Surprisingly, Ray Liotta is not the flagrant psychopath in "Smith." That role belongs to pretty boy Simon Baker, who kicks cats and blows away strangers who irk him. This time, Liotta is a closet psychopath, a rabid thief who's under cover as a suburban LA dad. He's gentle with his wife and kids, but he's got a gun and a fierce glare -- the Liotta glare -- always at the ready.
"Smith" is about closets, about hiding in public, but it's not light like "Weeds," in which a suburban mom deals pot. This sharp new CBS series, premiering tonight at 10 on Channel 4, is a drama about a man who's bifurcated his life so thoroughly that he suffers no moral anxiety about his duplicities. He leaves his wife for "business trips," during which he leads a gang of thieves -- including Baker's firepower expert, Amy Smart's master of disguise, and Franky G's getaway guy -- in armed robberies. The debut finds them lifting a Rembrandt, a Delacroix, and a Tintoretto from a Pittsburgh museum.
"Smith" -- the title is what the FBI calls the mastermind they're after for the robberies -- is the best of a recent group of heist dramas, including NBC's "Heist" and FX's "Thief," both of which were cance led. It perfectly reflects TV's increasingly popular "sleeper cell" metaphor, that even the most banal of suburbanites could be leading nefarious double lives.
The show, created by John Wells of "ER," moves with the deliberate swiftness that's made him both a popular and a quality TV producer. Wells' s smartest move with ``Smith" has been his casting choices. Liotta brings a sinister air to his home-life scenes, with his pasty skin and eyelashes that seem luridly painted on. But then during the heists, he comes off like a grounded good guy. He perfectly defines the two faces of this series.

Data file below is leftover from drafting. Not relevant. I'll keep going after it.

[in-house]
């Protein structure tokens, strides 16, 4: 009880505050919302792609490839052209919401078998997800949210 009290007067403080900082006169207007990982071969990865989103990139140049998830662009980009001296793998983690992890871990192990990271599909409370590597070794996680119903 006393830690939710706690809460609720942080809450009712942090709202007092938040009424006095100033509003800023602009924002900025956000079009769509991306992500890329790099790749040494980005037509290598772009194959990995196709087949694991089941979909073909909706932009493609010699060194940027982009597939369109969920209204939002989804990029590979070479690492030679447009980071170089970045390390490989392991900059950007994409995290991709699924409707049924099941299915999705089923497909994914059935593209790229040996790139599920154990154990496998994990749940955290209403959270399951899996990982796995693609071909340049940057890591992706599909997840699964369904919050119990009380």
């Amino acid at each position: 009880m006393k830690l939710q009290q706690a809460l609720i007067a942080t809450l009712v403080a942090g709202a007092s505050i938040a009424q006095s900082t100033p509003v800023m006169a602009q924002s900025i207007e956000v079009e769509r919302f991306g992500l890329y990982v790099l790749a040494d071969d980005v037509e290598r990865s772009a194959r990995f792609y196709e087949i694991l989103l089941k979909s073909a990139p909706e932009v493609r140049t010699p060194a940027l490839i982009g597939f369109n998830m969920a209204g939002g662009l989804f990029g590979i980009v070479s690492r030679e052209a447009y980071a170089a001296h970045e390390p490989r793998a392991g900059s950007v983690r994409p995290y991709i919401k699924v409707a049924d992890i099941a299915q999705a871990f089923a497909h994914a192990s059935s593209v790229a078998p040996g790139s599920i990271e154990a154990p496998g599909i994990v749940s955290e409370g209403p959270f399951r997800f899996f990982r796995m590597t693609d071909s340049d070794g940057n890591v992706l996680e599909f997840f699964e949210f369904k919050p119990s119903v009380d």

And, instead of playing the victimized wife, Virginia Madsen brings strength and mystery to Hope, who is in the closet about parts of her own life. She cultivates the same ambiguity that Edie Falco perfected in the early years of ``The Sopranos," skirting full consciousness, knowing but not knowing about her husband's real work.
Shohreh Aghdashloo just has to show up to add depth. She plays the wealthy lady who gives Liotta and his crew their assignments. It's a small role, but she nonetheless casts an aura of menace over the whole series, just as she did as a sleeper-cell member in "24." Purring and seductive, she has evil playing behind her wide eyes.
None of the characters are easy to like, which may keep viewers from attaching to ``Smith." There are no heroes so far, and only Franky G's driver holds any promise of having a conscience. You might expect Smart to play a character troubled by her dirty work, based on her California- girl looks and her previous roles. But her showgirl is as cold-hearted as the rest of the gang, and a romantic problem for one of them -- a newly freed convict played by Jonny Lee Miller.
Another threat to "Smith" is the new fall TV roster: It's too good for its own good. Usually, two or three dramas stand out, but this year there are about eight pilots to like, including "Smith." Some of the better ones are sure to get lost in the crowd. Alas, even the freakiest of TV freaks only has room for so many shows.
Matthew Gilbert can be reached at firstname.lastname@example.org.